2.3. Path analysis The paths were quantified using a 50 cm Summagraphics digitizing table (measurement accuracy to within 0.1 mm). The numerized paths were discretized, i.e. transformed into a series of points (xi, yi ) where i =1...n, forming a broken line. The data was afterwards processed by computer using a geometrical procedure called


Table 2 Number of trials undergone by each member (a, b,..., u) of each of the species studied Species



Pelobates cultripes

a b (*) c (*) d e f g h i j k l (**) m n o p q r s t u

9 6 5 7 8 12 15 14 13 9 9 7 6 13 5 5 12 6 6 6 6

Alytes obstetricians

Bufo Bufo

Bufo calamita

Bufo 6iridis



(1) (1) (1) (2) (3)

1 1 1 4 1 5 4 5 5 4 3 0 3 9 10 8 10 6 6 6 6

(1) (2) (2) (2)

(1) (1) (5) (2)

D: daytime trails, N: night trails. Figures in brackets refer to trials in which the animals remained motionless for more than 30 min at the beginning of the trial. The animals marked (*) and (**) were eliminated in statistical analysis (see text).

rediscretization. This procedure was based on the correlated random walk model developed by one of the present authors (Bovet and Benhamou, 1988). By introducing a pre-determined step length P, the original path was transformed into a path consisting of a set of points (Xj, Yj ) where j= 1...N, and where each segment has a constant length equal to P. Hence for j=1... N−1, one always obtains P= (Xj + 1 − Xj )2 + (Yj + 1 − Yj )2

Fig. 1. Path taken by one individual belonging to the species Bufo bufo (individual b in Table 2). Stopping-points along the animal’s path (“); the discretized (numerized) path (- - -); the rediscretized path (——), with step length P= 25 cm.

The value of P is required to be sufficiently small to yield a large enough set of angles for statistical analyses to be valid, and sufficiently large to prevent the alignment of path segments from giving rise artefactually to a large number of null angles. The set of N points obtained after rediscretization was used to calculate a set of N−2 rotation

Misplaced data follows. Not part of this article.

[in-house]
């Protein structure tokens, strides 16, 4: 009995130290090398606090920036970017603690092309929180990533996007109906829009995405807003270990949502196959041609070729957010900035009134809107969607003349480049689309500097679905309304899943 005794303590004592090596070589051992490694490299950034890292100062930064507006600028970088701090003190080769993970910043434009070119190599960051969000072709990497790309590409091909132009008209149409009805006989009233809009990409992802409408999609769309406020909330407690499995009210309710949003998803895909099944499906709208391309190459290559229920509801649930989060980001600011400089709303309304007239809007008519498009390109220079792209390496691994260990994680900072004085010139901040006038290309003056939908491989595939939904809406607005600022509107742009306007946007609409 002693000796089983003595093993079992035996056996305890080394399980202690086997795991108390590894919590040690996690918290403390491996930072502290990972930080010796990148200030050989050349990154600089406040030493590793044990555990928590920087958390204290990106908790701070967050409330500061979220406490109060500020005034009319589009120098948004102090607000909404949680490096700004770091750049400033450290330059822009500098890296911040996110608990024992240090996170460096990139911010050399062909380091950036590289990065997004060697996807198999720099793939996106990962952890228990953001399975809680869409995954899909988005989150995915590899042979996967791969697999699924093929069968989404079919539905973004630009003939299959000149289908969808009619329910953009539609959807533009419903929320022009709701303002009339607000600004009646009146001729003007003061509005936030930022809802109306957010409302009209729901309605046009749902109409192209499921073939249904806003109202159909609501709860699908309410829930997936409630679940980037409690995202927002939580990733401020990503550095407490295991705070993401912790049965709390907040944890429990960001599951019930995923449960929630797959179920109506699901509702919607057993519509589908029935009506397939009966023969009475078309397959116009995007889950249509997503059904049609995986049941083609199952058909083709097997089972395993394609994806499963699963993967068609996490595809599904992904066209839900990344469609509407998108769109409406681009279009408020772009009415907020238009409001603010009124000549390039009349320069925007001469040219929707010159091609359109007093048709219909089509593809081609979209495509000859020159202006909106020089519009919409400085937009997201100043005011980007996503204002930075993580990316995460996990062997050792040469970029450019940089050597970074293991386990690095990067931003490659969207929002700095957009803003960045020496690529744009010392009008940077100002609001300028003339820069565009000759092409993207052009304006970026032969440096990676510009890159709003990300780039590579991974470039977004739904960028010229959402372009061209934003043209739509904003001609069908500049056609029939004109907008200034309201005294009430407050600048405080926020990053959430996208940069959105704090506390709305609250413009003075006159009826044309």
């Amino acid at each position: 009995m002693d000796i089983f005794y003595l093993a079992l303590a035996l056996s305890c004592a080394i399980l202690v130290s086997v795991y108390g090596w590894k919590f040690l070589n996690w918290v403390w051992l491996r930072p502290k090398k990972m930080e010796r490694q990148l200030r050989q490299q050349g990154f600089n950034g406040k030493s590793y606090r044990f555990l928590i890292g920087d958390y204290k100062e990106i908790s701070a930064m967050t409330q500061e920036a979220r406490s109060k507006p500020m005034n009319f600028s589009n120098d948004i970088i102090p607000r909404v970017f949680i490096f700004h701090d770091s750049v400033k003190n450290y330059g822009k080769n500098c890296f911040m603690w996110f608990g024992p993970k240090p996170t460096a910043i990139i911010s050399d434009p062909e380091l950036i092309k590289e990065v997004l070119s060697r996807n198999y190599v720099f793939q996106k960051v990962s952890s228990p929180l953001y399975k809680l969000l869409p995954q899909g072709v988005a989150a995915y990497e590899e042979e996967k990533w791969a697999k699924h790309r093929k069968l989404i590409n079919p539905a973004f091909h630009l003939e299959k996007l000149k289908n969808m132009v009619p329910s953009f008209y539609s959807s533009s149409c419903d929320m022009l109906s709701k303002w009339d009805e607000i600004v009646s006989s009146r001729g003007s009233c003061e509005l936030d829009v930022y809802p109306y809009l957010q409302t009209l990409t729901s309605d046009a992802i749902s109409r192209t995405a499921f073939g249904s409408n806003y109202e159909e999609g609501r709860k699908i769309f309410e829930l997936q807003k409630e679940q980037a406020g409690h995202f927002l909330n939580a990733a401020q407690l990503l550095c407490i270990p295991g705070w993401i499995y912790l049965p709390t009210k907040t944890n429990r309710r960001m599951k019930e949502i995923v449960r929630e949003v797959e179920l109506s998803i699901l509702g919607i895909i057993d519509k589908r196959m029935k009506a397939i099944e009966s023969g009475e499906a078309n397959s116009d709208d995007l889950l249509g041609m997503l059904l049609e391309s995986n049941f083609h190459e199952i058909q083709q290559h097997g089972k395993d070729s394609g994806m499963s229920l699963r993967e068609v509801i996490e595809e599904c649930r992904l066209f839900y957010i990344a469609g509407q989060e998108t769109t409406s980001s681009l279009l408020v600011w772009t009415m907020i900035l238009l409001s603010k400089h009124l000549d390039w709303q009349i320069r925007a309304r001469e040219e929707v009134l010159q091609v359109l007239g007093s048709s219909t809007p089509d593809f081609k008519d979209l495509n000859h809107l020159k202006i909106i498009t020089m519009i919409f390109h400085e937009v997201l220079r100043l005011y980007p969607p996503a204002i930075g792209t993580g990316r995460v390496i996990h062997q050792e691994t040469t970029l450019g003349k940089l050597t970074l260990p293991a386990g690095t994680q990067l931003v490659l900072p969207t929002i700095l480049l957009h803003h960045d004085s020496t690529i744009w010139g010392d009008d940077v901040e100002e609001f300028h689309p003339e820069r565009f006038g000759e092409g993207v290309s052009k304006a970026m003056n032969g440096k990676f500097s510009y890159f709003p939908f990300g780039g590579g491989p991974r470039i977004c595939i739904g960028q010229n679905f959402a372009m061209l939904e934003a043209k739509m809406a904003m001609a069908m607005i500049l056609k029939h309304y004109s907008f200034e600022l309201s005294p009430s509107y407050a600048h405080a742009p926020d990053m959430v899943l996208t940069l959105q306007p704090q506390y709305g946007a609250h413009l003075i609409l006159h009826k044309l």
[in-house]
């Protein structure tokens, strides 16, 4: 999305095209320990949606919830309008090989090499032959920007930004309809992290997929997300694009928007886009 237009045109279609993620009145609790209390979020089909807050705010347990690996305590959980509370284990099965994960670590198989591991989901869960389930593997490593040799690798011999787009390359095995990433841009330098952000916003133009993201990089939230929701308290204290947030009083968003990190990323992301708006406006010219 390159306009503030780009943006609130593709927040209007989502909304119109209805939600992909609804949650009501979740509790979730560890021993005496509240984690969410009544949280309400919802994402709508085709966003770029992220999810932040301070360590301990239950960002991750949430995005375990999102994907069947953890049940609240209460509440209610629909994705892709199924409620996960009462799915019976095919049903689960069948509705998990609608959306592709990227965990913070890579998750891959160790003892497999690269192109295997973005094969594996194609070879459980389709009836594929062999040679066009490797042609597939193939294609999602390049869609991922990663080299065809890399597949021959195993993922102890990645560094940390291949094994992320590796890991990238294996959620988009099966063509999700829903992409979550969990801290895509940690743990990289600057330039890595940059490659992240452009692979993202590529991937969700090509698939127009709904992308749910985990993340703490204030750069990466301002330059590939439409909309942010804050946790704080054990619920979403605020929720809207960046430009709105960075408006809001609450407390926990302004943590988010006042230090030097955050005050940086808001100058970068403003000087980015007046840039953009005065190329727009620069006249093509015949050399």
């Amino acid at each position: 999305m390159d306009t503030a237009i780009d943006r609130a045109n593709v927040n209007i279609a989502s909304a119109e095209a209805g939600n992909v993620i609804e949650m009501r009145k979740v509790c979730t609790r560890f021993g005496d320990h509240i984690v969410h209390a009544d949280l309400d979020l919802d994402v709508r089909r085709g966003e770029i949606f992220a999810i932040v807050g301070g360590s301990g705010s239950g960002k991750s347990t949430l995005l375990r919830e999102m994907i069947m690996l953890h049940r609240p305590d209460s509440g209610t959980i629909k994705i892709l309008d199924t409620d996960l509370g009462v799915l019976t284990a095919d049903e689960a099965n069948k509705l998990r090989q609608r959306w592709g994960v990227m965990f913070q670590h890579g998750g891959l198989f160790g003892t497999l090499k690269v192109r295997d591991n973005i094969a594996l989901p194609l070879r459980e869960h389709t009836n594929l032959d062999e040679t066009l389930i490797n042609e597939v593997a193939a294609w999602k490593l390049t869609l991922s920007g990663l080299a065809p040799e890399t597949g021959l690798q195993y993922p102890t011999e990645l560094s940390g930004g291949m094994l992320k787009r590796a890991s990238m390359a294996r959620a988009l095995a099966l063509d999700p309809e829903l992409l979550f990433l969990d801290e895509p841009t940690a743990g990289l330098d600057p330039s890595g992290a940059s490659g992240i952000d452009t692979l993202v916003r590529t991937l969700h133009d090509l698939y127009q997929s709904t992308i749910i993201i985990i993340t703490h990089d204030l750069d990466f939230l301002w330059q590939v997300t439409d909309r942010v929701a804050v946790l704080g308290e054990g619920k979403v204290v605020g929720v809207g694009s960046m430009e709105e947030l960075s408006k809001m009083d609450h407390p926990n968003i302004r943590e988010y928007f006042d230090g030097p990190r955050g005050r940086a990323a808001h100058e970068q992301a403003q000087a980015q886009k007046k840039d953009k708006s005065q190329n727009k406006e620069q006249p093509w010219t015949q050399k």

D. Sanuy, P. Bo6et / Beha6ioural Processes 41 (1997) 193–199

angles between successive path steps. The data analysis dealt with the statistical distribution of the rotation angles. These data were tested using Kuiper’s test (Batschelet, 1981) in order to check the normality of the angular distributions thus obtained. The null hypothesis, involving the compatibility of the angular distribution with the normal circular distribution, is a prerequisite for Bovet and Benhamou’s correlated random walk model (1988) to be applicable. In this model, it is the successive step directions which are correlated and not the angles between successive steps, which on the contrary are uncorrelated. It is therefore necessary to check that the correlation between successive angles does not differ significantly from zero. The Jupp –Mardia test (Batschelet, 1981) was used to check whether the successive angles can be said to be independent random variables. If either of the above two criteria is not satisfied, the correlated random walk model cannot be applied. In this case, it was necessary to carry out further path rediscretizations, raising the steplengths until both criteria were satisfied, or until the number of angles became too small for the statistical tests to be applicable. In the latter case, the first order correlated random walk model must be rejected. If the data fit the model, the path can be characterized in terms of the index of sinuosity S developed by Bovet and Benhamou using the formula S = 1.18s/ P where s is the standard deviation of the angular distribution and P the step length adopted. From the length of the discretized path it is then possible to calculate the index V, corresponding to the animal’s speed, V = L/T where L is the path length and T the actual travelling time, i.e. not including the time spent motionless at the starting-point. It is worth noting that these toads’ patterns of movement were very sporadic, since they frequently stopped. These frequent stops affected considerably the rate of travel, since they